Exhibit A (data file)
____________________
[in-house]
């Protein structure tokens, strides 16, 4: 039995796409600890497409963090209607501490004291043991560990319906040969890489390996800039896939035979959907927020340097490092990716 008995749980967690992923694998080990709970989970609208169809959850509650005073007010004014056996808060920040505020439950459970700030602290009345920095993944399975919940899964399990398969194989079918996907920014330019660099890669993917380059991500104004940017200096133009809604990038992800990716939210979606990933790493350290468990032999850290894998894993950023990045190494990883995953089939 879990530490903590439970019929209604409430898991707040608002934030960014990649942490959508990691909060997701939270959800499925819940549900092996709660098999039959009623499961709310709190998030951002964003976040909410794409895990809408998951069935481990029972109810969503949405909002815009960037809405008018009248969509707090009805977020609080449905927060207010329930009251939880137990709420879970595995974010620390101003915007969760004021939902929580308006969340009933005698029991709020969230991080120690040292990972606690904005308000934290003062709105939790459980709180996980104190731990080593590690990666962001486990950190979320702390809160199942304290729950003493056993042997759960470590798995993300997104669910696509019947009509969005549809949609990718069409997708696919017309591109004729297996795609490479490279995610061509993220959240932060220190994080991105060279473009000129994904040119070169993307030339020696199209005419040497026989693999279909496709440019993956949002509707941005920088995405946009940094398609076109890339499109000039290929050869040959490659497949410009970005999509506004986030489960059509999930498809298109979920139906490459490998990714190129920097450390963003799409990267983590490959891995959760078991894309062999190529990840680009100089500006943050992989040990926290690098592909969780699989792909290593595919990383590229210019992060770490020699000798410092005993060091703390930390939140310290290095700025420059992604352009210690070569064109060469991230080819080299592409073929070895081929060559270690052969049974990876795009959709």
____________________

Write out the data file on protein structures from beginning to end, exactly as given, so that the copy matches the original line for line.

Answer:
[in-house]
């Protein structure tokens, strides 16, 4: 039995796409600890497409963090209607501490004291043991560990319906040969890489390996800039896939035979959907927020340097490092990716 008995749980967690992923694998080990709970989970609208169809959850509650005073007010004014056996808060920040505020439950459970700030602290009345920095993944399975919940899964399990398969194989079918996907920014330019660099890669993917380059991500104004940017200096133009809604990038992800990716939210979606990933790493350290468990032999850290894998894993950023990045190494990883995953089939 879990530490903590439970019929209604409430898991707040608002934030960014990649942490959508990691909060997701939270959800499925819940549900092996709660098999039959009623499961709310709190998030951002964003976040909410794409895990809408998951069935481990029972109810969503949405909002815009960037809405008018009248969509707090009805977020609080449905927060207010329930009251939880137990709420879970595995974010620390101003915007969760004021939902929580308006969340009933005698029991709020969230991080120690040292990972606690904005308000934290003062709105939790459980709180996980104190731990080593590690990666962001486990950190979320702390809160199942304290729950003493056993042997759960470590798995993300997104669910696509019947009509969005549809949609990718069409997708696919017309591109004729297996795609490479490279995610061509993220959240932060220190994080991105060279473009000129994904040119070169993307030339020696199209005419040497026989693999279909496709440019993956949002509707941005920088995405946009940094398609076109890339499109000039290929050869040959490659497949410009970005999509506004986030489960059509999930498809298109979920139906490459490998990714190129920097450390963003799409990267983590490959891995959760078991894309062999190529990840680009100089500006943050992989040990926290690098592909969780699989792909290593595919990383590229210019992060770490020699000798410092005993060091703390930390939140310290290095700025420059992604352009210690070569064109060469991230080819080299592409073929070895081929060559270690052969049974990876795009959709």